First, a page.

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UNAIDS estimates: revised, improved, more precise

24 November 2007
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A couple of days ago, UNAIDS released its 2007 AIDS Epidemic Update. There has been much attention paid to the recent release because the estimates of HIV infections have been revised [downward] since the previous report in 2006. What I found interesting was the language UNAIDS used to characterize the revised estimates instead of clearly stating previous figures were inflated/overestimated, UNAIDS says current estimation methodology is better and now estimates are more precise.

For example, when discussing the downward revised estimates in India, UNAIDS said:

As part of its continuous efforts to know its epidemic better, India’s National AIDS Control Organisation (NACO), supported by UNAIDS and WHO, have used improved data from more sources and revised the methodology used to analyse this new data to get a better understanding of the AIDS epidemic in India.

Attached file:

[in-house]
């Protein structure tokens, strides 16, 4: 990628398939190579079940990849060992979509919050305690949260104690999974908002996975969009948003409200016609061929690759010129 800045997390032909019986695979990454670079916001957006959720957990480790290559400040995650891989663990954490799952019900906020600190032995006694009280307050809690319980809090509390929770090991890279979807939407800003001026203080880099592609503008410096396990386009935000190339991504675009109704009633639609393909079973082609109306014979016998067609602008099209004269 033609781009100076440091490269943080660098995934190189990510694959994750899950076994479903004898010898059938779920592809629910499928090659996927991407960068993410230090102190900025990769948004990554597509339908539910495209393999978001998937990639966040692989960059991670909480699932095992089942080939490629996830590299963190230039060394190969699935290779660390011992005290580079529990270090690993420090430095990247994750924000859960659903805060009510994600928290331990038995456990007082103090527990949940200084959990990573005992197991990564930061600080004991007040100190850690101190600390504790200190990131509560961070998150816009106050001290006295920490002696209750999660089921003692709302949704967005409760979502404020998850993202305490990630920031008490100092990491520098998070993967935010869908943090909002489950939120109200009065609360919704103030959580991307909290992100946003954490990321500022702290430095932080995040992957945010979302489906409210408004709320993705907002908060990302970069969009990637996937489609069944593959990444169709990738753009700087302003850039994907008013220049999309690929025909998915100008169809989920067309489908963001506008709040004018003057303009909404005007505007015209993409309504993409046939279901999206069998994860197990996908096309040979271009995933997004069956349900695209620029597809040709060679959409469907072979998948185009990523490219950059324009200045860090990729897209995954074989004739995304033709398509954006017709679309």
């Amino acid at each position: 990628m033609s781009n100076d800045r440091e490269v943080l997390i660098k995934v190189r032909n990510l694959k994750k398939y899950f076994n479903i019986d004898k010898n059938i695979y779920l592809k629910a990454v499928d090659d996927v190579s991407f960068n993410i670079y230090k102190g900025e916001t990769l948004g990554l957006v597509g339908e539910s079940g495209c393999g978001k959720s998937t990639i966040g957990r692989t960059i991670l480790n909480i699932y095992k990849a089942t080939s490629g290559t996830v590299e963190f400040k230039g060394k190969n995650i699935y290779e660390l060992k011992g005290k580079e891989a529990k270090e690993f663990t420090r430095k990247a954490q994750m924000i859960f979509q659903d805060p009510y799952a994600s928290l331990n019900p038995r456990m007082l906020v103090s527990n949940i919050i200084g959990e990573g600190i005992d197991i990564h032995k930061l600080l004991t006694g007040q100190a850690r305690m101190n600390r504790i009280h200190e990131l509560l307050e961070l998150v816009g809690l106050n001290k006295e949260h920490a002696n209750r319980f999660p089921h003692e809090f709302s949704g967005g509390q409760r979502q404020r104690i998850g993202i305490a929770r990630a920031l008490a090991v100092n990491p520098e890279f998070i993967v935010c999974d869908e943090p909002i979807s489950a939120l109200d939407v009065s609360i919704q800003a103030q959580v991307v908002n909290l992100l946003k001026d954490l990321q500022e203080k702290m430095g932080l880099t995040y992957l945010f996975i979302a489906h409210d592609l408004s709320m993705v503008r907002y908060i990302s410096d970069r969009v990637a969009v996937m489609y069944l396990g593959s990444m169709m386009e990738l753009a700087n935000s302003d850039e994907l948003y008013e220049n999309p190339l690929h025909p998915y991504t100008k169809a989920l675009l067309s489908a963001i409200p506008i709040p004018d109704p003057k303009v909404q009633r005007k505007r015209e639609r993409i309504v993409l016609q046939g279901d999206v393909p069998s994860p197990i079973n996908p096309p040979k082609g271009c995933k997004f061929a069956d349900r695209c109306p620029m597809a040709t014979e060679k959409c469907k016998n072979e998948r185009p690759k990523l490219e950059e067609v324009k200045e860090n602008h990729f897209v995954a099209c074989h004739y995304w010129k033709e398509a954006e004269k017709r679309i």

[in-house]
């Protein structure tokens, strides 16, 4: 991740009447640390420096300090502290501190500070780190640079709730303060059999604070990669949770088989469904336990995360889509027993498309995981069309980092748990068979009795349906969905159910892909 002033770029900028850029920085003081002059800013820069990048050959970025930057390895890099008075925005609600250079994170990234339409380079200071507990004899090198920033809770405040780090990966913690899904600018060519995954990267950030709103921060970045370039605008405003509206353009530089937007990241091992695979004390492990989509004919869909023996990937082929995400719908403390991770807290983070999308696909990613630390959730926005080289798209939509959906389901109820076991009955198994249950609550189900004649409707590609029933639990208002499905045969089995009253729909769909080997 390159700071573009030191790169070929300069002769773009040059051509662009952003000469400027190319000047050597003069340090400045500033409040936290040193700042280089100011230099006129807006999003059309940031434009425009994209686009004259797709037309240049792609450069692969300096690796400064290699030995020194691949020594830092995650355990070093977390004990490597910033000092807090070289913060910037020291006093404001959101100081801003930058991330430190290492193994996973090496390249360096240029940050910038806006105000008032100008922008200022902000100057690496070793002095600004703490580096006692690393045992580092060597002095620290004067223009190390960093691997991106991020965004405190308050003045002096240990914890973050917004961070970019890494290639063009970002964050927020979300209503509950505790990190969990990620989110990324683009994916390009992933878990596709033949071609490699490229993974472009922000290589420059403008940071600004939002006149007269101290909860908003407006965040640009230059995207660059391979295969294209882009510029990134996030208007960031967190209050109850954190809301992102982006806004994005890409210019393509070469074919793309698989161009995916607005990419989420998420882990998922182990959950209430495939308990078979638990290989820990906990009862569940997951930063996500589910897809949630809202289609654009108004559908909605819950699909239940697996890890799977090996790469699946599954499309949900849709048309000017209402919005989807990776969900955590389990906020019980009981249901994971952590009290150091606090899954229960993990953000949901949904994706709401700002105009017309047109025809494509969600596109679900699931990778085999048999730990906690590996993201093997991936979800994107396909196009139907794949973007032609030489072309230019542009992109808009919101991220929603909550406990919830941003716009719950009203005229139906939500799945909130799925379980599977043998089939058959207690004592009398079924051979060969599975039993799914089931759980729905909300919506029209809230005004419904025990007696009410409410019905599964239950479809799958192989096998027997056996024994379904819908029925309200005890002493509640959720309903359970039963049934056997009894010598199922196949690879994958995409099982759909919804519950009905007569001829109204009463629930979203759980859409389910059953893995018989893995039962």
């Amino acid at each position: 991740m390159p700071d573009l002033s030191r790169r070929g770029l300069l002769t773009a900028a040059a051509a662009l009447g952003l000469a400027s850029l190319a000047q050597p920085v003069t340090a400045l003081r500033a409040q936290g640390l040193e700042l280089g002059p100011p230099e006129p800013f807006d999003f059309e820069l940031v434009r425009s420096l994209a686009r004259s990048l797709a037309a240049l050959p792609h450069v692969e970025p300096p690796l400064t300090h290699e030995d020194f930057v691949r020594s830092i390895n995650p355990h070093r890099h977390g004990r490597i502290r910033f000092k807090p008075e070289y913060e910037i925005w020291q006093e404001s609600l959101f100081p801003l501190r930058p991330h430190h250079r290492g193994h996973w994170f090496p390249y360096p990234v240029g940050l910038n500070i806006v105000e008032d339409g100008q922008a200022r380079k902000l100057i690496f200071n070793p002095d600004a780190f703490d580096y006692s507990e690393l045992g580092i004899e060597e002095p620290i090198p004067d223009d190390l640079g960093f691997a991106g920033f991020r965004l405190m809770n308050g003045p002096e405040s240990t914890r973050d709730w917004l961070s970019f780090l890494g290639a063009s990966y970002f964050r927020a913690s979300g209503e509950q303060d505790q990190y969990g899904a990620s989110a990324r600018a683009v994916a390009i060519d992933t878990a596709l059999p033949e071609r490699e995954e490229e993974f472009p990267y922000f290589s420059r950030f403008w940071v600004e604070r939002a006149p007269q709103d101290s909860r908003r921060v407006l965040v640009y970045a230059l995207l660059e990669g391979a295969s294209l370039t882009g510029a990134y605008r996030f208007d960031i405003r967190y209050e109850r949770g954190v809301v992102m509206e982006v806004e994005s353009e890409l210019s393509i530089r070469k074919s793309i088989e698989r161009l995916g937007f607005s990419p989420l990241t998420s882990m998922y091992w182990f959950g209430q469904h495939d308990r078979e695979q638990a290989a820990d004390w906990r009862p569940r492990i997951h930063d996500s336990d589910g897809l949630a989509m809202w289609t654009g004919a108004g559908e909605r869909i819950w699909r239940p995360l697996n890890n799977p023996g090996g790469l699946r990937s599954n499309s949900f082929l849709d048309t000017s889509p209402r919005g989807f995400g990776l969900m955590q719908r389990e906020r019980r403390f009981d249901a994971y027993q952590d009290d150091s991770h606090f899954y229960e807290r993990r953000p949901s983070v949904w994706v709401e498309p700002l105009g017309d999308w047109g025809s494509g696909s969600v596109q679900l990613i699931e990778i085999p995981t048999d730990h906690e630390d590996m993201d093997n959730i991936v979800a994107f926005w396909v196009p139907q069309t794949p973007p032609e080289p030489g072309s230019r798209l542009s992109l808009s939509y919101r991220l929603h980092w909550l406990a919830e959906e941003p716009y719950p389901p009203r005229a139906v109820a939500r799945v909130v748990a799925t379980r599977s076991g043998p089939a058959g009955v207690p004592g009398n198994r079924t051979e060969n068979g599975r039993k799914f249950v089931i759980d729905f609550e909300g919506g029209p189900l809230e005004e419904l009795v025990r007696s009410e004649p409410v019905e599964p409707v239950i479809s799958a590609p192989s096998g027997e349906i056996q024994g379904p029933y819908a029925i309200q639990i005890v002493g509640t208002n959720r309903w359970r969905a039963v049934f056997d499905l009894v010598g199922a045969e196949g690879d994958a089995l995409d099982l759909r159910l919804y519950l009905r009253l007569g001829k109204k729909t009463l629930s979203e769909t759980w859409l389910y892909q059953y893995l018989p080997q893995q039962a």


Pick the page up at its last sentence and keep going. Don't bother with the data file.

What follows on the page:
Nowhere in the paragraph above does UNAIDS say the improved data and revised methodology led to a reduced estimate of HIV infection in India. In fact, the 2006 estimate of HIV infections in India was 5.7 million people living with HIV whereas the 2007 estimate of HIV infections in India was 2.5 million, less than half the original estimate. Even in a press release from this summer, UNAIDS never discussed the scale of the over-estimation.

Am I asking too much that they more explicitly admit to their over-estimates, or more humbly state the numbers they present now?

Hat tip to Josh Busby at the Politics and Policy of HIV/AIDS blog.

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